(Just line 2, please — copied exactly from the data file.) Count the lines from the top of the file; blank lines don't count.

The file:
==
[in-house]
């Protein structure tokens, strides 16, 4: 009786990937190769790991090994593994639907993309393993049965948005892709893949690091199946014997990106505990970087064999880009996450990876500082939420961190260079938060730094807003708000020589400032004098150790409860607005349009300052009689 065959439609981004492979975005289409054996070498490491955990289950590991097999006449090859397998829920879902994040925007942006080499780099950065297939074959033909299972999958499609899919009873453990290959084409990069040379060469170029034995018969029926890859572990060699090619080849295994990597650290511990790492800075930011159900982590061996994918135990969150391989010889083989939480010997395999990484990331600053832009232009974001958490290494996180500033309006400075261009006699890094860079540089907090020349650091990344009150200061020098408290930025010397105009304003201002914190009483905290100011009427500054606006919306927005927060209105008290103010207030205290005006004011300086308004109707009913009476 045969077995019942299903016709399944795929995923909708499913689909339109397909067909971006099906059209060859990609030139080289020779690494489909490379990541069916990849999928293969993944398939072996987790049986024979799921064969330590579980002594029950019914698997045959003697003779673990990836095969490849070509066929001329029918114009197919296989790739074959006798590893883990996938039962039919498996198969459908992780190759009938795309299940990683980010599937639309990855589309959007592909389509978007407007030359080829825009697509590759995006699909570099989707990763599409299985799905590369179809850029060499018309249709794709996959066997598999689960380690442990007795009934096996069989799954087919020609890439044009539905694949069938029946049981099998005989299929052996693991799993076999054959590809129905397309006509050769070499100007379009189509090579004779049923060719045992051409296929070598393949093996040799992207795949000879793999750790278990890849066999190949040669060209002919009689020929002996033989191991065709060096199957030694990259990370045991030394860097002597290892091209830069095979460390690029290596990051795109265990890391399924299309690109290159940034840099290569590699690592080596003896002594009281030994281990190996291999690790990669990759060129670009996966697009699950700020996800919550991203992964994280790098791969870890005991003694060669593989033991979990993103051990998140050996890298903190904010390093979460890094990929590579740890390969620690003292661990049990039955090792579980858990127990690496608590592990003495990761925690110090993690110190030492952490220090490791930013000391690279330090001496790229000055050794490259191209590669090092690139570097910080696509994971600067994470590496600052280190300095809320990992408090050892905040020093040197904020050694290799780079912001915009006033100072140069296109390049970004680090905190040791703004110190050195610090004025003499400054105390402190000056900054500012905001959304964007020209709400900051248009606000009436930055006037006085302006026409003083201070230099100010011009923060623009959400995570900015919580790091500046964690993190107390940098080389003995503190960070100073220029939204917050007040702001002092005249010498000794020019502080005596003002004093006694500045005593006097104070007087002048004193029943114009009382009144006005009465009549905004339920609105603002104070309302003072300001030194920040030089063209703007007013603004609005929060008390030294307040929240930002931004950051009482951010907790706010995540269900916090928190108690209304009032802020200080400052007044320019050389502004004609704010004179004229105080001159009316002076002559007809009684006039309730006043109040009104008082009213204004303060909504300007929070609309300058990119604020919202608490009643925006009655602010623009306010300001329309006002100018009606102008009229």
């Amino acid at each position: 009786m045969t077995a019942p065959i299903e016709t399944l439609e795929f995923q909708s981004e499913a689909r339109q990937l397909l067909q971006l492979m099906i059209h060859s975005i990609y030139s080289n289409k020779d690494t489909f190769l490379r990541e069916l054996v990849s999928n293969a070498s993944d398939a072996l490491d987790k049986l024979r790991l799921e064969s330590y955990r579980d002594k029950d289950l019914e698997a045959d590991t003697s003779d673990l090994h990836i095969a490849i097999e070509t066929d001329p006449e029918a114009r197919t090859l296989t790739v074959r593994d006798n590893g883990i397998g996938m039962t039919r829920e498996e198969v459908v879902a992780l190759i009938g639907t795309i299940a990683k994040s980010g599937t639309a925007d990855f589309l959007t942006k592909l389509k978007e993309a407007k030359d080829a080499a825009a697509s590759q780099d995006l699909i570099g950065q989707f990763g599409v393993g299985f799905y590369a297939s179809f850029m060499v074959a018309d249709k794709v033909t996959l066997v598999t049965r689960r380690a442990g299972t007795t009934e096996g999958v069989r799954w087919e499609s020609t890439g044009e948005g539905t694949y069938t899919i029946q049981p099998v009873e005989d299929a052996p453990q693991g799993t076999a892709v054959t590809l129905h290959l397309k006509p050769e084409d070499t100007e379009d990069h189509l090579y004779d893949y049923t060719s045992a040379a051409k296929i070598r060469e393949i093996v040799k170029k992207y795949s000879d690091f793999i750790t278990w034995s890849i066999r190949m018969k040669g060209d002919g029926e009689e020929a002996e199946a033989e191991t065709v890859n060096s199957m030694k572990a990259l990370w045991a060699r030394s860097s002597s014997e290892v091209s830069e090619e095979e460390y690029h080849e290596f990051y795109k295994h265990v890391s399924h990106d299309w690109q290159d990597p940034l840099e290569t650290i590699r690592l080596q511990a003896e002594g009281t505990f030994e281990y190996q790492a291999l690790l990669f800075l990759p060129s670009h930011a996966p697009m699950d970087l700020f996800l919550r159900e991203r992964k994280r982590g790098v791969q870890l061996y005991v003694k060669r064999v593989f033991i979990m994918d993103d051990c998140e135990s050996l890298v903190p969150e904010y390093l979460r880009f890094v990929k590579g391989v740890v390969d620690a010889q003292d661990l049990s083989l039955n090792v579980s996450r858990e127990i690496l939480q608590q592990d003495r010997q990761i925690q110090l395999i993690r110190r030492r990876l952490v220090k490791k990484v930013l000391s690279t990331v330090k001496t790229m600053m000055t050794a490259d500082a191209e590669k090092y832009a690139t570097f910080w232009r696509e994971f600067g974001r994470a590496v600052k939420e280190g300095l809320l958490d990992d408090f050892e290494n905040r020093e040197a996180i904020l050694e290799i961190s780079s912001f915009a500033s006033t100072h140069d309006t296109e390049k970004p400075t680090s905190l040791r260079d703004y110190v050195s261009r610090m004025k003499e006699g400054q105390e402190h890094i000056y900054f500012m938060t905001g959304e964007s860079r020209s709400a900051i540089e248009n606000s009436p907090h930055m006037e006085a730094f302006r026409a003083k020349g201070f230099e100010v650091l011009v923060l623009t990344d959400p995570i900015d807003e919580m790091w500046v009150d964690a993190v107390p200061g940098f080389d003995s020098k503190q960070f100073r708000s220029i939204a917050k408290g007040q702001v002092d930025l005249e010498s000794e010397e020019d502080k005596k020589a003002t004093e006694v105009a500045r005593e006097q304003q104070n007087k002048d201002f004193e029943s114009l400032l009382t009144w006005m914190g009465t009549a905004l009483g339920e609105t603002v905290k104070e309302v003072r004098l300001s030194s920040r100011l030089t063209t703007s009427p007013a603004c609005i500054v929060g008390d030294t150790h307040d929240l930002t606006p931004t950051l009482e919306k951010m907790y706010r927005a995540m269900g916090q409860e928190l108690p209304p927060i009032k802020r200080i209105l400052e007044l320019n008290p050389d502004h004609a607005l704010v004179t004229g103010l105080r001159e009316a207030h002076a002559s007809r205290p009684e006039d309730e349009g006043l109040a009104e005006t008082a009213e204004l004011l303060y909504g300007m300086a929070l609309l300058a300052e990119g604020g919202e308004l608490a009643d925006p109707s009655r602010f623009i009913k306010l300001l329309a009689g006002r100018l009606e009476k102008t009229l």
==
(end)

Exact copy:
């Protein structure tokens, strides 16, 4: 009786990937190769790991090994593994639907993309393993049965948005892709893949690091199946014997990106505990970087064999880009996450990876500082939420961190260079938060730094807003708000020589400032004098150790409860607005349009300052009689 065959439609981004492979975005289409054996070498490491955990289950590991097999006449090859397998829920879902994040925007942006080499780099950065297939074959033909299972999958499609899919009873453990290959084409990069040379060469170029034995018969029926890859572990060699090619080849295994990597650290511990790492800075930011159900982590061996994918135990969150391989010889083989939480010997395999990484990331600053832009232009974001958490290494996180500033309006400075261009006699890094860079540089907090020349650091990344009150200061020098408290930025010397105009304003201002914190009483905290100011009427500054606006919306927005927060209105008290103010207030205290005006004011300086308004109707009913009476 045969077995019942299903016709399944795929995923909708499913689909339109397909067909971006099906059209060859990609030139080289020779690494489909490379990541069916990849999928293969993944398939072996987790049986024979799921064969330590579980002594029950019914698997045959003697003779673990990836095969490849070509066929001329029918114009197919296989790739074959006798590893883990996938039962039919498996198969459908992780190759009938795309299940990683980010599937639309990855589309959007592909389509978007407007030359080829825009697509590759995006699909570099989707990763599409299985799905590369179809850029060499018309249709794709996959066997598999689960380690442990007795009934096996069989799954087919020609890439044009539905694949069938029946049981099998005989299929052996693991799993076999054959590809129905397309006509050769070499100007379009189509090579004779049923060719045992051409296929070598393949093996040799992207795949000879793999750790278990890849066999190949040669060209002919009689020929002996033989191991065709060096199957030694990259990370045991030394860097002597290892091209830069095979460390690029290596990051795109265990890391399924299309690109290159940034840099290569590699690592080596003896002594009281030994281990190996291999690790990669990759060129670009996966697009699950700020996800919550991203992964994280790098791969870890005991003694060669593989033991979990993103051990998140050996890298903190904010390093979460890094990929590579740890390969620690003292661990049990039955090792579980858990127990690496608590592990003495990761925690110090993690110190030492952490220090490791930013000391690279330090001496790229000055050794490259191209590669090092690139570097910080696509994971600067994470590496600052280190300095809320990992408090050892905040020093040197904020050694290799780079912001915009006033100072140069296109390049970004680090905190040791703004110190050195610090004025003499400054105390402190000056900054500012905001959304964007020209709400900051248009606000009436930055006037006085302006026409003083201070230099100010011009923060623009959400995570900015919580790091500046964690993190107390940098080389003995503190960070100073220029939204917050007040702001002092005249010498000794020019502080005596003002004093006694500045005593006097104070007087002048004193029943114009009382009144006005009465009549905004339920609105603002104070309302003072300001030194920040030089063209703007007013603004609005929060008390030294307040929240930002931004950051009482951010907790706010995540269900916090928190108690209304009032802020200080400052007044320019050389502004004609704010004179004229105080001159009316002076002559007809009684006039309730006043109040009104008082009213204004303060909504300007929070609309300058990119604020919202608490009643925006009655602010623009306010300001329309006002100018009606102008009229």